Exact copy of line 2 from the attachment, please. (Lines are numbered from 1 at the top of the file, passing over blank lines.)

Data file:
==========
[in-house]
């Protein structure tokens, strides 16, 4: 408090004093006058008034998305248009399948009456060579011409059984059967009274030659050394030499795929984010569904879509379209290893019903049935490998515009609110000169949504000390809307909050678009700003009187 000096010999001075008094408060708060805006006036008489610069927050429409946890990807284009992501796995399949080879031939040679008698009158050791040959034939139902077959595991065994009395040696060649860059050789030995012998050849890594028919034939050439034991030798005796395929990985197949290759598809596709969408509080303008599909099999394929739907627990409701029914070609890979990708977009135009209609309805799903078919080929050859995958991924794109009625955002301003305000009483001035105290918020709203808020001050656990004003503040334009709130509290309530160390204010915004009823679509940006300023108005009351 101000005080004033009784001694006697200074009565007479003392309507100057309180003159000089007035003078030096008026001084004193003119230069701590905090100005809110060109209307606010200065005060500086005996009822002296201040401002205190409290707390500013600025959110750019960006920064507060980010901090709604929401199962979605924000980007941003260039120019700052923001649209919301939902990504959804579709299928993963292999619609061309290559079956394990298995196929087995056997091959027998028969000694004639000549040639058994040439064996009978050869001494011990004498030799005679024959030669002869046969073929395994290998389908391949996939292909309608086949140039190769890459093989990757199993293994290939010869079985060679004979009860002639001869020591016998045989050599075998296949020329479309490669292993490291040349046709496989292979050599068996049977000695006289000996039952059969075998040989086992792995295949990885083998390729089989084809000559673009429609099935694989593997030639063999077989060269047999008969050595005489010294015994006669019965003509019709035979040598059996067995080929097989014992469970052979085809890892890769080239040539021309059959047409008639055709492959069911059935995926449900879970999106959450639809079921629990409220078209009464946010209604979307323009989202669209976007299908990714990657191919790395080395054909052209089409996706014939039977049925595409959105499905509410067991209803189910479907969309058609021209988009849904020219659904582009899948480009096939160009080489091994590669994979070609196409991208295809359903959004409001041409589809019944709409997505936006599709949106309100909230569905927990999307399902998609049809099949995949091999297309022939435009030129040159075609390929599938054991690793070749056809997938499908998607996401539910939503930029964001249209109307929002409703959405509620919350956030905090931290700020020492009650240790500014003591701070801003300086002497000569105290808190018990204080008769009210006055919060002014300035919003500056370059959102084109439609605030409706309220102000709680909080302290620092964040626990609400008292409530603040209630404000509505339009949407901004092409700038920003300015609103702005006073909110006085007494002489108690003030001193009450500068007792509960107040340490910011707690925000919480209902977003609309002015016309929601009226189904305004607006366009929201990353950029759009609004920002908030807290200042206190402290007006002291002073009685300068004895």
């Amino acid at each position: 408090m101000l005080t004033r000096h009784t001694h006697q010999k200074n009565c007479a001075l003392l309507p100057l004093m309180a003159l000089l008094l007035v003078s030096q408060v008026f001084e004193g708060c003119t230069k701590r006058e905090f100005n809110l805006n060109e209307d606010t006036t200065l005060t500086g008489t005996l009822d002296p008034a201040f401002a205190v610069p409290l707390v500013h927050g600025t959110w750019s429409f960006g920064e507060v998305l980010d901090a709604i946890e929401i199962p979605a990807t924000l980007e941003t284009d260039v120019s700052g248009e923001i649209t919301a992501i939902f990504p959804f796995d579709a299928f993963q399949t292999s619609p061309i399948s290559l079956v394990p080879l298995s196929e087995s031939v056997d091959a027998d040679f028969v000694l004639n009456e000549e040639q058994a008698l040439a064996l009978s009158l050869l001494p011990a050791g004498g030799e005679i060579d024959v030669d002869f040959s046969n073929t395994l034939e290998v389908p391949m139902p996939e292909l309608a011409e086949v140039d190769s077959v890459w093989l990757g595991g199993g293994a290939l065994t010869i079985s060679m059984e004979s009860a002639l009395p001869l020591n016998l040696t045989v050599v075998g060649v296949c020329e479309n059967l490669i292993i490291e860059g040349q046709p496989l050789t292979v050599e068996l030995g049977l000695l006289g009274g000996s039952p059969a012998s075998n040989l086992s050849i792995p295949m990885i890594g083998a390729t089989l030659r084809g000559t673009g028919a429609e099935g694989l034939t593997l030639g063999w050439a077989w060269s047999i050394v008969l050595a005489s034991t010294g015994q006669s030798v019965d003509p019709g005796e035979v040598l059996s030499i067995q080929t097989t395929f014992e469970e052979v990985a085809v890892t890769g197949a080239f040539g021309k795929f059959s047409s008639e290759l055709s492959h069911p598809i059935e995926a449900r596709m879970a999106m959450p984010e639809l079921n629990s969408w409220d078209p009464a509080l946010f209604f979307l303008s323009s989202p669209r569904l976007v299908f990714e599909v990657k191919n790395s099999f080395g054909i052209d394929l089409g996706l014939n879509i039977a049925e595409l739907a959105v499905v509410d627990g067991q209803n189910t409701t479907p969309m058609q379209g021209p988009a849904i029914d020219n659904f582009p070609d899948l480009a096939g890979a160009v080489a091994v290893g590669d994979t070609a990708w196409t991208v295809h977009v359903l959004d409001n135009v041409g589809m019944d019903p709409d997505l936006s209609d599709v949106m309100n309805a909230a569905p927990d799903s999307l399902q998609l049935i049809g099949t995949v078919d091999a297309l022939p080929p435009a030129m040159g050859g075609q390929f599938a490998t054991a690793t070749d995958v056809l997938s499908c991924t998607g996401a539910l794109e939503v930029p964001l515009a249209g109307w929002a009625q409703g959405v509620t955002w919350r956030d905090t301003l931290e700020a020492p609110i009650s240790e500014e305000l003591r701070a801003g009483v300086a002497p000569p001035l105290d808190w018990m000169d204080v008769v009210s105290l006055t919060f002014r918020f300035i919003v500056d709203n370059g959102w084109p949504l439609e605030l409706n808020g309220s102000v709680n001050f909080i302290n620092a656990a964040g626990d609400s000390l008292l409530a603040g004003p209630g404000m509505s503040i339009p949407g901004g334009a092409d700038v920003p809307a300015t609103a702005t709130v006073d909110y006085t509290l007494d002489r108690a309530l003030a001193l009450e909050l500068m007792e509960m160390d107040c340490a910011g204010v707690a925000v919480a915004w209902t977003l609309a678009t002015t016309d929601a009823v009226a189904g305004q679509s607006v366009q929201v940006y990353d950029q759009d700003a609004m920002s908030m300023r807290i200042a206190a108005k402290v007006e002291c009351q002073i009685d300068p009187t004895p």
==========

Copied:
């Protein structure tokens, strides 16, 4: 408090004093006058008034998305248009399948009456060579011409059984059967009274030659050394030499795929984010569904879509379209290893019903049935490998515009609110000169949504000390809307909050678009700003009187 000096010999001075008094408060708060805006006036008489610069927050429409946890990807284009992501796995399949080879031939040679008698009158050791040959034939139902077959595991065994009395040696060649860059050789030995012998050849890594028919034939050439034991030798005796395929990985197949290759598809596709969408509080303008599909099999394929739907627990409701029914070609890979990708977009135009209609309805799903078919080929050859995958991924794109009625955002301003305000009483001035105290918020709203808020001050656990004003503040334009709130509290309530160390204010915004009823679509940006300023108005009351 101000005080004033009784001694006697200074009565007479003392309507100057309180003159000089007035003078030096008026001084004193003119230069701590905090100005809110060109209307606010200065005060500086005996009822002296201040401002205190409290707390500013600025959110750019960006920064507060980010901090709604929401199962979605924000980007941003260039120019700052923001649209919301939902990504959804579709299928993963292999619609061309290559079956394990298995196929087995056997091959027998028969000694004639000549040639058994040439064996009978050869001494011990004498030799005679024959030669002869046969073929395994290998389908391949996939292909309608086949140039190769890459093989990757199993293994290939010869079985060679004979009860002639001869020591016998045989050599075998296949020329479309490669292993490291040349046709496989292979050599068996049977000695006289000996039952059969075998040989086992792995295949990885083998390729089989084809000559673009429609099935694989593997030639063999077989060269047999008969050595005489010294015994006669019965003509019709035979040598059996067995080929097989014992469970052979085809890892890769080239040539021309059959047409008639055709492959069911059935995926449900879970999106959450639809079921629990409220078209009464946010209604979307323009989202669209976007299908990714990657191919790395080395054909052209089409996706014939039977049925595409959105499905509410067991209803189910479907969309058609021209988009849904020219659904582009899948480009096939160009080489091994590669994979070609196409991208295809359903959004409001041409589809019944709409997505936006599709949106309100909230569905927990999307399902998609049809099949995949091999297309022939435009030129040159075609390929599938054991690793070749056809997938499908998607996401539910939503930029964001249209109307929002409703959405509620919350956030905090931290700020020492009650240790500014003591701070801003300086002497000569105290808190018990204080008769009210006055919060002014300035919003500056370059959102084109439609605030409706309220102000709680909080302290620092964040626990609400008292409530603040209630404000509505339009949407901004092409700038920003300015609103702005006073909110006085007494002489108690003030001193009450500068007792509960107040340490910011707690925000919480209902977003609309002015016309929601009226189904305004607006366009929201990353950029759009609004920002908030807290200042206190402290007006002291002073009685300068004895």